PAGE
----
Let's celebrate the 4th Annual World Circus Day! We are creating a History as we shall celebrate this inside the theatre!
Usually, in India, we don't expect to see Circus indoor but that's where Rambo Circus differ from others!
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India’s Rambo Circus: A Look Inside the Big Tent [PHOTOS]
By Mark Johanson
November 14 2011

A performer balances herself on the back of a horse during a show at the Rambo Circus in Mumbai November 9, 2011.

The Rambo Circus was founded in 1991 by P.T. Dilip and travels across India, pitching tent in open grounds such as the Bandra Reclamation in Mumbai. The introduction of tough animal rights laws in India and abroad have limited the use of animals in circus acts, but current organizers Sujit and Sumit Dilip have added amenities such as an air-conditioned, fire-proof tent to keep crowds flocking to the show.

An acrobat performs on a
ring held by an elephant during a show at the Rambo Circus in Mumbai November 9, 2011.
The circus has a colorful mix of performers, including clowns, acrobats, marksmen, animal trainers and their animals. Some performers come from as far as Uzbekistan and Ethiopia to be part of Rambo's two-hour extravaganza.
One group of performers walk tip toe on poles high above the circus ring. Another group of trapeze artists perform in the dark wearing glow-in-the-dark clothing. There are performers who ride upside down on horses and others who do acrobatic stunts in a hoop which an elephant holds on its trunk.

Rajiv Chatterjee, 31, a clown, gets dressed for a show at the Rambo Circus in Mumbai November 9, 2011.

A performer balances himself on a set of knives during a show at the Rambo Circus in Mumbai November 9, 2011.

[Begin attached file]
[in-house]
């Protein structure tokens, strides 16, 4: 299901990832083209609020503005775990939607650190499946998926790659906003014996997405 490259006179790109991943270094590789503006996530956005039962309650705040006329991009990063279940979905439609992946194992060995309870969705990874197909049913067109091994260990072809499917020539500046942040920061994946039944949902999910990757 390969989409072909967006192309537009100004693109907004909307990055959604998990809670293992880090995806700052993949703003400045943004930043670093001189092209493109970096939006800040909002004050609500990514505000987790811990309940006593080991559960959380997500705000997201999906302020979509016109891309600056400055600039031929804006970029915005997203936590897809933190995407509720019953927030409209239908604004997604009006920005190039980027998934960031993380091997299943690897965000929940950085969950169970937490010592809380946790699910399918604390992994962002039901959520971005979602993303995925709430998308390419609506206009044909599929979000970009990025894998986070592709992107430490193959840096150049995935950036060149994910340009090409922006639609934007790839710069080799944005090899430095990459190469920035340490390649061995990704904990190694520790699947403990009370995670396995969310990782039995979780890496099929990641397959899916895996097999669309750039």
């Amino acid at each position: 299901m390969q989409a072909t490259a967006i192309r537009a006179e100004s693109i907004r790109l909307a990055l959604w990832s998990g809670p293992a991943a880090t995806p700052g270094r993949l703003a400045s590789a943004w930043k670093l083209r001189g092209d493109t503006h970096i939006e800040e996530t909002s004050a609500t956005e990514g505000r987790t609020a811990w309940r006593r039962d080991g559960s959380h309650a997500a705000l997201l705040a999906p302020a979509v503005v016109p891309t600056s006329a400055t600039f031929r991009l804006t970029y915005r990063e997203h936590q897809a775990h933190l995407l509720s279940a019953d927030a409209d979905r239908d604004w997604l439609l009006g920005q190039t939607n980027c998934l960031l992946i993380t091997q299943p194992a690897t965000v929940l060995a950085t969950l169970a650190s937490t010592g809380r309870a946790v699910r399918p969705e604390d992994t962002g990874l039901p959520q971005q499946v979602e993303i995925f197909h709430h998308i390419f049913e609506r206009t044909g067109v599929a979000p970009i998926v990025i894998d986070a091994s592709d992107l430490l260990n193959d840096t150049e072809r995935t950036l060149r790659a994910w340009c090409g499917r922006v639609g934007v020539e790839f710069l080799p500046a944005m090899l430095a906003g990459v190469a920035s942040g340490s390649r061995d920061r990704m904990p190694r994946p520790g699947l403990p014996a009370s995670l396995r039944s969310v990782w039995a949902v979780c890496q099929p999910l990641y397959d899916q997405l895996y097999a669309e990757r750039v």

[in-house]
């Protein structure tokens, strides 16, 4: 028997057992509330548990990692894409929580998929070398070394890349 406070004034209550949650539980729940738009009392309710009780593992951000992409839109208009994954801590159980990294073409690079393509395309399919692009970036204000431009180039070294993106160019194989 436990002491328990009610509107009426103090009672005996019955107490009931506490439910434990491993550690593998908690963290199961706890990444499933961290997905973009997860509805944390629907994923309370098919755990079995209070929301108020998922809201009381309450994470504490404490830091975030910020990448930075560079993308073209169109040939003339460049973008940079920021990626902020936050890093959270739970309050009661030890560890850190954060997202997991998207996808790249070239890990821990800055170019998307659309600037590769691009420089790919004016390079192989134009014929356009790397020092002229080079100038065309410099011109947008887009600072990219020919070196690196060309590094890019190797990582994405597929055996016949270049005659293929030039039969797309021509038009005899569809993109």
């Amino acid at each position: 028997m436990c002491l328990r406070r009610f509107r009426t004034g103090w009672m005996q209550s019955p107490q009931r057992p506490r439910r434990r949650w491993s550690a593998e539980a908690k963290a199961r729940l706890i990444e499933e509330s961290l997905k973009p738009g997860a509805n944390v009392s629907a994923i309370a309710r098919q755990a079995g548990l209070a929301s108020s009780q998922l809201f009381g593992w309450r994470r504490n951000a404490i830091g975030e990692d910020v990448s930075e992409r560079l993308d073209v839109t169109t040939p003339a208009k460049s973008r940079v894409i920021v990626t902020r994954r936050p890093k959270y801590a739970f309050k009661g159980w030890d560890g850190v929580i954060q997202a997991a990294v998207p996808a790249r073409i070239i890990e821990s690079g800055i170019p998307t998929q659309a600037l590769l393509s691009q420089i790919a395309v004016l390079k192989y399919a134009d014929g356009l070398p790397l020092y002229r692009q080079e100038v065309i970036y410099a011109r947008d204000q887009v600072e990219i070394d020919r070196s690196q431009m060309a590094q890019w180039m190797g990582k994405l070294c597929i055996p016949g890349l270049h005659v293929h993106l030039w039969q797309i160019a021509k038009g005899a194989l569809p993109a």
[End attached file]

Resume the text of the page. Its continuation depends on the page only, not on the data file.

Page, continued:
Ushers stand at the entrance to the Rambo Circus in Mumbai November 9, 2011.

Siafan, 22, a clown at the Rambo Circus, applies makeup before a show in Mumbai November 9, 2011.
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An acrobat walks on a safety net after a show at the Rambo Circus in Mumbai November 9, 2011
circus jumbo

Big Apple Circus goes back in time to entertain modern

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Members of the Dalian Troupe perform acrobatic tricks on bikes routine at a matinee performance of Big Apple Circus’ “Legendarium” show.

By Kyle Kondor
April 17th, 2013
Sam Foster
Although there were no flames, no human cannonball and no lions, tigers, or bears, the Big Apple Circus’s latest show “Legendarium” offered an abundance of “oohs and ahs” to the crowds who attended when it stopped at TD Bank Ballpark in Bridgewater, NJ February 28 to March 17.

The theme of the show took audience members back in time to the early days of the circus tradition in the late 1800s. Though modern audiences, especially college students, can be a tough crowd to please, having been raised on fast-paced video games and slick movies like the most recent James Bond flick, but the Big Apple was genuinely entertaining. It was captivating for everyone from broke college students looking for an affordable night out to kids tagging along with grandparents who were re-living their fondest childhood memories.